The Fire And Smoke album was RCA’s effort to immediately monetize their investment for newly signed artist ETC. His recent Sunbird single hits were previously issued on his “Blue Pearl” Sunbird LP. By the time RCA released this album in mid-October 1981 both Sunbird singles were long off the chart. RCA saw the value of titling this LP with Earl’s recent #1 hit and also including Silent Treatment to pick up sales in areas where the independent Sunbird label may have been hard-to-find for consumers. The release of this album coincided with Earl’s first RCA single “Tell Me Why.”

    Four of the five tracks on Side A of this album were previously issued for Sunbird – Fire and Smoke, Silent Treatment, Too Much Noise (Trucker’s Waltz) and This Time I’ve Hurt Her More Than She Loves Me. The last track was a 1976 number one hit for Conway Twitty but may have been recorded in the mid-70’s as Nelson Larkin & Dick Heard co-produced that track. That duo co-produced all of ETC’s mid-70’s GRT singles.

    The other six songs were new recordings created for this LP. Smoky Mountain Memories was co-written by Earl and was a #13 single hit for his GRT Records labelmate Mel Street in 1975. Earl’s arrangement mirrored Mel’s version. Earl’s rendition became a tag-a-long B side to the “After The Love Slips Away” single so the split airplay may have worked to limit the record’s chart potential despite RCA’s best promotional efforts. That said “After The Love Slips Away” was not very compelling which I believe is the main reason why it did not make the top ten.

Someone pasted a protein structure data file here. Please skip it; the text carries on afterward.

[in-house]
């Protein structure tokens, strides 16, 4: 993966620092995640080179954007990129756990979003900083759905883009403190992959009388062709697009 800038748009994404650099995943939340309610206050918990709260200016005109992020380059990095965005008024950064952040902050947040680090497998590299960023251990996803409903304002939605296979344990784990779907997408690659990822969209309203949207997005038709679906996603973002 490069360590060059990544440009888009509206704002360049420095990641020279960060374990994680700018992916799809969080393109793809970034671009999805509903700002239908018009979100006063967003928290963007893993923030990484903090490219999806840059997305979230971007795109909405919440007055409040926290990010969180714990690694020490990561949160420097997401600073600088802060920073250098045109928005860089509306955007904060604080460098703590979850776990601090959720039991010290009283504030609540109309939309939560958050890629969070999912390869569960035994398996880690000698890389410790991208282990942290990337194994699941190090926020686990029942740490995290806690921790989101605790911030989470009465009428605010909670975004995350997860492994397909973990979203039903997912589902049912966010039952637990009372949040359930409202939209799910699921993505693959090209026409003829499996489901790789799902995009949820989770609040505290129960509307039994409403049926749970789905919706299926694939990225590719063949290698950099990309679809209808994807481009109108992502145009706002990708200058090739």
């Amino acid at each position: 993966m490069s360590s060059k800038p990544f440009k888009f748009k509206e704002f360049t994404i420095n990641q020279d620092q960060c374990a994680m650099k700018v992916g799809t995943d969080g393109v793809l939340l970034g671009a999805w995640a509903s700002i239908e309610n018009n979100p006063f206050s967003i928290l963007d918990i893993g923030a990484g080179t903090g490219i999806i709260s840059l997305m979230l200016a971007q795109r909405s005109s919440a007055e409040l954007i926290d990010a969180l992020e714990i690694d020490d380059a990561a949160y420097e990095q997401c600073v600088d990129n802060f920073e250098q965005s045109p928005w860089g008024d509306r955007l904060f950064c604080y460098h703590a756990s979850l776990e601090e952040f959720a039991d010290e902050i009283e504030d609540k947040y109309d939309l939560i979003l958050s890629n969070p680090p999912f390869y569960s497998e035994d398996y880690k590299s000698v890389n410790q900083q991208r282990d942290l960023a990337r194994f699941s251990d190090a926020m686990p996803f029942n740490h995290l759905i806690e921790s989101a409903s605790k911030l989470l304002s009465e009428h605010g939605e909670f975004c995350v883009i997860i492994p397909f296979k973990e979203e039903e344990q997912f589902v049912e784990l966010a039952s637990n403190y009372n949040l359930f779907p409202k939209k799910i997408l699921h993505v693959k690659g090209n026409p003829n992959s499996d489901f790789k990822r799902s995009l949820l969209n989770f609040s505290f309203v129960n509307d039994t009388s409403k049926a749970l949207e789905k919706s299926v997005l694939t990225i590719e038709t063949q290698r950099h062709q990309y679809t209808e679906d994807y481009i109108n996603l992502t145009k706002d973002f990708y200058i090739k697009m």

Because the album was comprised of different sessions recorded over several years it’s not very cohesive. It’s more of a collection of songs that a complete album. The best songs are Fire & Smoke and Silent Treatment. “Tell Me Why” and the two “cover” songs are also well done but most of the other tracks are average at best and some are a bit over-produced in my estimation. But that’s where the sound of country music was headed in 1981.

    All of the tracks are available on YouTube so you can sample them for yourself.

    I agree with Jonathan – B rating. Not Earl’s best work.

    • Ken August 15, 2018 at 2:20 pm

      To clarify and correct my earlier post, “Tell Me Why” was not Earl’s FIRST RCA single. “You Don’t Have To Go Too Far” a track from Earl’s “Blue Pearl” Sunbird album was issued as Earl’s first RCA single in August 1981. The B side was “Too Much Noise (Trucker’s Waltz).” However within a few weeks RCA issued a new single “Tell Me Why” with “Too Much Noise (Trucker’s Waltz)” on the B side.

      Not sure of the reason for the change but it may have been because “You Have Have To Go Too Far” was actually an unreleased track from Earl’s stint with Warner Brothers. There may have been legal issues. Or perhaps the early reaction at radio was not what they had hoped for as the track failed to chart. Despite being issued as an RCA single the song was not included on the “Fire And Smoke” album. The release of that LP coincided with the release of Earl’s SECOND RCA single “Tell Me Why.”